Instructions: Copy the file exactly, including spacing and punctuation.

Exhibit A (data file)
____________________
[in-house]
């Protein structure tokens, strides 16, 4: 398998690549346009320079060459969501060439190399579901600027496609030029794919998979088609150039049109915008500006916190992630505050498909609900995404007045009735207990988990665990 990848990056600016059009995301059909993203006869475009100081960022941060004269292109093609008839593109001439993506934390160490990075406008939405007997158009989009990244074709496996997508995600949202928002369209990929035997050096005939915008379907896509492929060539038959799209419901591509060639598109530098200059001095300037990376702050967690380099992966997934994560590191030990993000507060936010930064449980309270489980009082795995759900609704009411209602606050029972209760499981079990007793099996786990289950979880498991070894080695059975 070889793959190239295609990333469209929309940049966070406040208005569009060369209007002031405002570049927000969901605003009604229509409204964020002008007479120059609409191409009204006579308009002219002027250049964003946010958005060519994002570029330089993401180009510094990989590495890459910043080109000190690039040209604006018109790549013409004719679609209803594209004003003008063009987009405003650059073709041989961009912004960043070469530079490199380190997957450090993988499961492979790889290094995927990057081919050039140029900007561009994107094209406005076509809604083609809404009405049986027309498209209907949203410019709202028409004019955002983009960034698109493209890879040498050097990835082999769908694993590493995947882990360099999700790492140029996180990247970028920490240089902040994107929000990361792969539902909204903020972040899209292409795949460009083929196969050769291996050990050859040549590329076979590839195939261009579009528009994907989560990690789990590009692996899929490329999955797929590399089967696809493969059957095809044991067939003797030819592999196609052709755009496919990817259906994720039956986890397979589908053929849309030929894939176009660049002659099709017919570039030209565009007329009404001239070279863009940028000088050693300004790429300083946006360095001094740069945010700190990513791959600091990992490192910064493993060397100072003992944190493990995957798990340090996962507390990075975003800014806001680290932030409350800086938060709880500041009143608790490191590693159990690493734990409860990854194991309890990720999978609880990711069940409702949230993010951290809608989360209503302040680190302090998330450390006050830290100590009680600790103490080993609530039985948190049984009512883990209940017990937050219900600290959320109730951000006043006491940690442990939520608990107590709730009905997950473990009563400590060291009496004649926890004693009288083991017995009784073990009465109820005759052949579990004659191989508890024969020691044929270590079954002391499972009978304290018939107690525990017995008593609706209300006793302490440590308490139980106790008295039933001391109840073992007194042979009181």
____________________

[in-house]
């Protein structure tokens, strides 16, 4: 398998690549346009320079060459969501060439190399579901600027496609030029794919998979088609150039049109915008500006916190992630505050498909609900995404007045009735207990988990665990 990848990056600016059009995301059909993203006869475009100081960022941060004269292109093609008839593109001439993506934390160490990075406008939405007997158009989009990244074709496996997508995600949202928002369209990929035997050096005939915008379907896509492929060539038959799209419901591509060639598109530098200059001095300037990376702050967690380099992966997934994560590191030990993000507060936010930064449980309270489980009082795995759900609704009411209602606050029972209760499981079990007793099996786990289950979880498991070894080695059975 070889793959190239295609990333469209929309940049966070406040208005569009060369209007002031405002570049927000969901605003009604229509409204964020002008007479120059609409191409009204006579308009002219002027250049964003946010958005060519994002570029330089993401180009510094990989590495890459910043080109000190690039040209604006018109790549013409004719679609209803594209004003003008063009987009405003650059073709041989961009912004960043070469530079490199380190997957450090993988499961492979790889290094995927990057081919050039140029900007561009994107094209406005076509809604083609809404009405049986027309498209209907949203410019709202028409004019955002983009960034698109493209890879040498050097990835082999769908694993590493995947882990360099999700790492140029996180990247970028920490240089902040994107929000990361792969539902909204903020972040899209292409795949460009083929196969050769291996050990050859040549590329076979590839195939261009579009528009994907989560990690789990590009692996899929490329999955797929590399089967696809493969059957095809044991067939003797030819592999196609052709755009496919990817259906994720039956986890397979589908053929849309030929894939176009660049002659099709017919570039030209565009007329009404001239070279863009940028000088050693300004790429300083946006360095001094740069945010700190990513791959600091990992490192910064493993060397100072003992944190493990995957798990340090996962507390990075975003800014806001680290932030409350800086938060709880500041009143608790490191590693159990690493734990409860990854194991309890990720999978609880990711069940409702949230993010951290809608989360209503302040680190302090998330450390006050830290100590009680600790103490080993609530039985948190049984009512883990209940017990937050219900600290959320109730951000006043006491940690442990939520608990107590709730009905997950473990009563400590060291009496004649926890004693009288083991017995009784073990009465109820005759052949579990004659191989508890024969020691044929270590079954002391499972009978304290018939107690525990017995008593609706209300006793302490440590308490139980106790008295039933001391109840073992007194042979009181």